It is now time to call upon all members of the United States Senate to vote “nay” on President Bush’s nomination of Harriet Miers to the U.S. Supreme Court – if either Mr. Bush or Ms. Miers fails to withdraw her nomination before the Senate hearings begin.

What this long-experienced, able attorney and former president of both the Dallas and Texas Bar Associations did in 1989 – which has just been widely reported – is enough justification in itself to vote against her confirmation – if she has not been withdrawn.

What she did was the subject of my first question to presidential press secretary Scott McClellan on the afternoon of Oct. 18:


QUESTION: Scott, both the AP and the top of Page 1 of this morning’s New York Times report that in 1989, Harriet Miers pledged her support for a constitutional amendment outlawing all abortions except when necessary to save the life of the mother. Does the president share in this belief that all impregnated victims of gang rape and incest, no matter what their age, should be denied the mercy of an abortion?

McCLELLAN: Les, the president has made his views very clear when it comes to protecting the sanctity of life. The president is pro-life, and he is proudly –

QUESTION: Even gang rape and incest –

McCLELLAN: He is proudly so. The president is pro-life, with three exceptions, and that’s been his position all along.

I had to go on to another question. But after the briefing I was able to talk to Scott, who noted that the president’s three exceptions are in cases of threat to the mother’s life, rape and incest.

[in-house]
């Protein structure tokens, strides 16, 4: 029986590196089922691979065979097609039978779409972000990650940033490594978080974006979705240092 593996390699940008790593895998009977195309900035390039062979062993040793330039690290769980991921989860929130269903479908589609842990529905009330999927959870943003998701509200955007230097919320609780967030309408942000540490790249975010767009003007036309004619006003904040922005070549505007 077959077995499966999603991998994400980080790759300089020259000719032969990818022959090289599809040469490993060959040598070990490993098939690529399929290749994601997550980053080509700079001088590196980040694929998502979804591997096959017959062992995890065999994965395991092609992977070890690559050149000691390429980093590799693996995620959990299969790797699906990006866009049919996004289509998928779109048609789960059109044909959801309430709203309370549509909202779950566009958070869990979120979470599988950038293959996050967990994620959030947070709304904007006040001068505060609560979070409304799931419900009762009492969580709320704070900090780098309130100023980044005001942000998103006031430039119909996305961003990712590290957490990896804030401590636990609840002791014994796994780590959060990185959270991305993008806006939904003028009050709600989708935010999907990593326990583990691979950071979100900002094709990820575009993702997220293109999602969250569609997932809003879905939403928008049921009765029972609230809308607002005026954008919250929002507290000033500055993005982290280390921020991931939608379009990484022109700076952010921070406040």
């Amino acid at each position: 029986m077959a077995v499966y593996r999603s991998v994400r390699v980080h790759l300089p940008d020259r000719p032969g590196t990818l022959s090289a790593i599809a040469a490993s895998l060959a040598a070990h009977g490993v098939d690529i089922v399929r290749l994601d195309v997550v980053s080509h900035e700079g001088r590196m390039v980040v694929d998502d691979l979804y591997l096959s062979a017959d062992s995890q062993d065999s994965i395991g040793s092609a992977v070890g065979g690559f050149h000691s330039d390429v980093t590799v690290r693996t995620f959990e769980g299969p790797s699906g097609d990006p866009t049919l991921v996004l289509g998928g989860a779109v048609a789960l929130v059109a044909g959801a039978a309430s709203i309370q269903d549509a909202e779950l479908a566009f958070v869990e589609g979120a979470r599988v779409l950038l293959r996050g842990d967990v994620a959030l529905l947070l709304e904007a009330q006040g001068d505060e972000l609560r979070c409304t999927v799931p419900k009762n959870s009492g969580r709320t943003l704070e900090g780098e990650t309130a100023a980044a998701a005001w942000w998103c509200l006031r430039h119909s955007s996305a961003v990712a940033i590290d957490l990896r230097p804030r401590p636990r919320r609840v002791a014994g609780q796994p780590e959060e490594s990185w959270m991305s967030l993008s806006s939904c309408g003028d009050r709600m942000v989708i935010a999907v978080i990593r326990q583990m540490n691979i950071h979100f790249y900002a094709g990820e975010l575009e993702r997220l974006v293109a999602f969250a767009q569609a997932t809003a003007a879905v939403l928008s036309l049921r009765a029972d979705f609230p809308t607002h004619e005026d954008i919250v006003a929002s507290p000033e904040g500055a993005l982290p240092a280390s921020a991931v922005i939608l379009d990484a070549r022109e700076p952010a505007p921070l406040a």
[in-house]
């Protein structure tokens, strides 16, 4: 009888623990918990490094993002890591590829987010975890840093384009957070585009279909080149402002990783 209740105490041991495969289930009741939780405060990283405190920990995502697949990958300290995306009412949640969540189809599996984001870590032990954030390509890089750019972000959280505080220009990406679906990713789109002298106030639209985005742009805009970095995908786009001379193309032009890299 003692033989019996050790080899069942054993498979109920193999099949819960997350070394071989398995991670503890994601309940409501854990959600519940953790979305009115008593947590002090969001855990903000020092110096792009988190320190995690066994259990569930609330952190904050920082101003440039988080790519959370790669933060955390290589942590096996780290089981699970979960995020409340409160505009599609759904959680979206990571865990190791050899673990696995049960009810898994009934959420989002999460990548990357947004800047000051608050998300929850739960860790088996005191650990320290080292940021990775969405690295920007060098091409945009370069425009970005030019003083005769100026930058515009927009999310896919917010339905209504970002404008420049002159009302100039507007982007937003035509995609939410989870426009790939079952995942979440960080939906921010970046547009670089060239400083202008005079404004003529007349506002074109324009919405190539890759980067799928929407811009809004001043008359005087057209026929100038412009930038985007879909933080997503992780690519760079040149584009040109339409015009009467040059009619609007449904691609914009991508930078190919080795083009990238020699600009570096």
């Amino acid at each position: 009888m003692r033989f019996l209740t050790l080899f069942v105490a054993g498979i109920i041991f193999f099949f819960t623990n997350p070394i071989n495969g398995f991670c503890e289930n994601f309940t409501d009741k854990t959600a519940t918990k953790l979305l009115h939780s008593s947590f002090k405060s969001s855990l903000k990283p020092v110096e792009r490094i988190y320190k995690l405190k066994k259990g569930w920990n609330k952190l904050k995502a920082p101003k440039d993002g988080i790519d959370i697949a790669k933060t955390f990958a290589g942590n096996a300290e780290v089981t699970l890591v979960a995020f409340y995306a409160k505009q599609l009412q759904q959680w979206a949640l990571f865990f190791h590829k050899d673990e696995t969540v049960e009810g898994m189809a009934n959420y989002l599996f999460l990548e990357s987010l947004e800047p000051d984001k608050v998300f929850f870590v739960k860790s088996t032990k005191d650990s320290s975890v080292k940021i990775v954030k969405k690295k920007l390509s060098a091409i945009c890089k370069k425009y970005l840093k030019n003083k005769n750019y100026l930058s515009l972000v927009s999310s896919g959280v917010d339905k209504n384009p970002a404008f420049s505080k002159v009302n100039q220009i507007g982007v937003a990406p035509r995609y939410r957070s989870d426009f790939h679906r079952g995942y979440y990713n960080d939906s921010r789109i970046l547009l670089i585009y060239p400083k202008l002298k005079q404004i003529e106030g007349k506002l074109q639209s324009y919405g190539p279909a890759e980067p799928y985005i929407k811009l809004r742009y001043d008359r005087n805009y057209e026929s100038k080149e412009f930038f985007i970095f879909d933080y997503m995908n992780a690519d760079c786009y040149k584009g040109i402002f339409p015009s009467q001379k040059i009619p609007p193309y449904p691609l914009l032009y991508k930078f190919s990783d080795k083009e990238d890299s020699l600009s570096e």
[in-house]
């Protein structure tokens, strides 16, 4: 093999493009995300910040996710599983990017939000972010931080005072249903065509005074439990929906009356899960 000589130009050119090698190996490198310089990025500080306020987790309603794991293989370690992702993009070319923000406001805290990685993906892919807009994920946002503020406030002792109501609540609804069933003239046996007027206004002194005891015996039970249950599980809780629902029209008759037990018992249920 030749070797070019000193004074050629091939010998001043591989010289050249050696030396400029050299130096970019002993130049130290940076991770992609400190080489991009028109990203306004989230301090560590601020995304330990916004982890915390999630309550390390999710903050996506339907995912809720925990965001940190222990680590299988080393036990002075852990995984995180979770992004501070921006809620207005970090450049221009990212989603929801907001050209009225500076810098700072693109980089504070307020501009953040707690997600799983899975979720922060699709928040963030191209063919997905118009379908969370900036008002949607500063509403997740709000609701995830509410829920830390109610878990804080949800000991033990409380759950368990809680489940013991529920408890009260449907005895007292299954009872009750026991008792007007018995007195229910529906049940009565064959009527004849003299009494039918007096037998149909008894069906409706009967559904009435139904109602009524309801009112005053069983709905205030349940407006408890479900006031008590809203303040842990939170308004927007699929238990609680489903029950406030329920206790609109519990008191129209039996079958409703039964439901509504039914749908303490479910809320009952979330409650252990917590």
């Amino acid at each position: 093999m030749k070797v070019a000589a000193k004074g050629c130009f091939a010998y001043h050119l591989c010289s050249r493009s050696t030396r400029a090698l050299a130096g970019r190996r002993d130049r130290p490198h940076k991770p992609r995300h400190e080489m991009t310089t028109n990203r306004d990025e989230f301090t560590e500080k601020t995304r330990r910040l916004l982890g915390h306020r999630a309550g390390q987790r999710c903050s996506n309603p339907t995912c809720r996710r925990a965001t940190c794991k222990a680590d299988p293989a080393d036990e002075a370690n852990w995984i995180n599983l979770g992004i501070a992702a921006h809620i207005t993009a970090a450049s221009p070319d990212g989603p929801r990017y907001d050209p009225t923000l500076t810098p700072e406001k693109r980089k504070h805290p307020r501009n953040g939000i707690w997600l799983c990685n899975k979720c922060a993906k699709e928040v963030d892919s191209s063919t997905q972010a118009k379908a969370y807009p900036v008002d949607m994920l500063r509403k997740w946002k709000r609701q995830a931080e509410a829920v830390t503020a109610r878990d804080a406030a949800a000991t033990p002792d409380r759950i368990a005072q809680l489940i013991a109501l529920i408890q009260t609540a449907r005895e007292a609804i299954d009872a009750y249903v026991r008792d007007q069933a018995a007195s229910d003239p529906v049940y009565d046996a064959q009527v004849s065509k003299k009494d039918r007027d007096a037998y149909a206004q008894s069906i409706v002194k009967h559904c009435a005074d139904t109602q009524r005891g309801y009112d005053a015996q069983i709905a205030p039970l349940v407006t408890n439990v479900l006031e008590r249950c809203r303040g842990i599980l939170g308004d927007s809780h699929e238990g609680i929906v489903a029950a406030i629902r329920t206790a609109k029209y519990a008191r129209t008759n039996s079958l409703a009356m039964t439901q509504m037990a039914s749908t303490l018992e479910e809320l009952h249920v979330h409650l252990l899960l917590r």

But, as I asked Scott, nominee Miers’ 1989 position, in her expressed support for that constitutional amendment, did not include any abortion rights for victims of rape or incest.

Which Mr. McClellan did not deny.

Ms. Miers undoubtedly has many abilities. But that she as an attorney would ever support a constitutional amendment that would deny to victims of gang rape and incest the mercy of abortion is more than enough reason for the U.S. Senate to vote against her confirmation, if her nomination is not immediately withdrawn.

The New York Times reported:

“The 1989 survey, which Ms. Miers filled out for the anti-abortion group Texans United for Life when she was a candidate for the Dallas City Council, constituted the clearest indication yet of her personal views on abortion. It did not ask whether she believed that the Constitution protected a right to abortion.

“‘If Congress passes a Human Life Amendment to the Constitution that would prohibit abortion except when it was necessary to prohibit the death of the mother, would you actively support its ratification by the Texas Legislature?’ the survey asked.

“Ms. Miers answered yes. She told the group she would support a state ban on abortion, oppose public financing for abortions, participate in ‘pro-life’ events and use her ‘influence as an elected official’ to ‘promote the pro-life cause.’

“The White House was quick to emphasize that Ms. Miers’ personal views should not be used to predict how she would rule on any case.

“‘The role of a judge is very different from the role of a candidate or a political officeholder,’ said Scott McClellan, a White House spokesman.

“‘Ms. Miers,’ Mr. McClellan said, ‘recognizes that personal views and ideology and religion have no role to play when it comes to making decisions on the bench.'”

That simply begs the question: If in 1989, Ms. Miers would promise to do all of these things in opposition to abortion – in cases of rape and incest – in order to get elected, why wouldn’t she do the same things in the lifetime job as a justice of our highest court?

And, does religion have no role on a justice’s mind when he or she writes decisions to be law of the land? Do we expect our justices to become irreligious when confirmed?

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